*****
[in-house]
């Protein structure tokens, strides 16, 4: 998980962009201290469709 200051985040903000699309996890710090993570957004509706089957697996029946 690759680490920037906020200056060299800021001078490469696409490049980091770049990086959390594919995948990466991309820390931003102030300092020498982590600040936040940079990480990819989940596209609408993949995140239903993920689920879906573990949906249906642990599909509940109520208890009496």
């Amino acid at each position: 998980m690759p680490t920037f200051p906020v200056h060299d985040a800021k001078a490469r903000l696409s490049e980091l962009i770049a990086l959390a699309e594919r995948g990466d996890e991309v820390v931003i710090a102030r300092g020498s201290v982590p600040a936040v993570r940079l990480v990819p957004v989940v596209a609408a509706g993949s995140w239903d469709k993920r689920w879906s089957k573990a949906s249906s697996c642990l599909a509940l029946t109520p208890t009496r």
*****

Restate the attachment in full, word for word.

[in-house]
């Protein structure tokens, strides 16, 4: 998980962009201290469709 200051985040903000699309996890710090993570957004509706089957697996029946 690759680490920037906020200056060299800021001078490469696409490049980091770049990086959390594919995948990466991309820390931003102030300092020498982590600040936040940079990480990819989940596209609408993949995140239903993920689920879906573990949906249906642990599909509940109520208890009496």
């Amino acid at each position: 998980m690759p680490t920037f200051p906020v200056h060299d985040a800021k001078a490469r903000l696409s490049e980091l962009i770049a990086l959390a699309e594919r995948g990466d996890e991309v820390v931003i710090a102030r300092g020498s201290v982590p600040a936040v993570r940079l990480v990819p957004v989940v596209a609408a509706g993949s995140w239903d469709k993920r689920w879906s089957k573990a949906s249906s697996c642990l599909a509940l029946t109520p208890t009496r």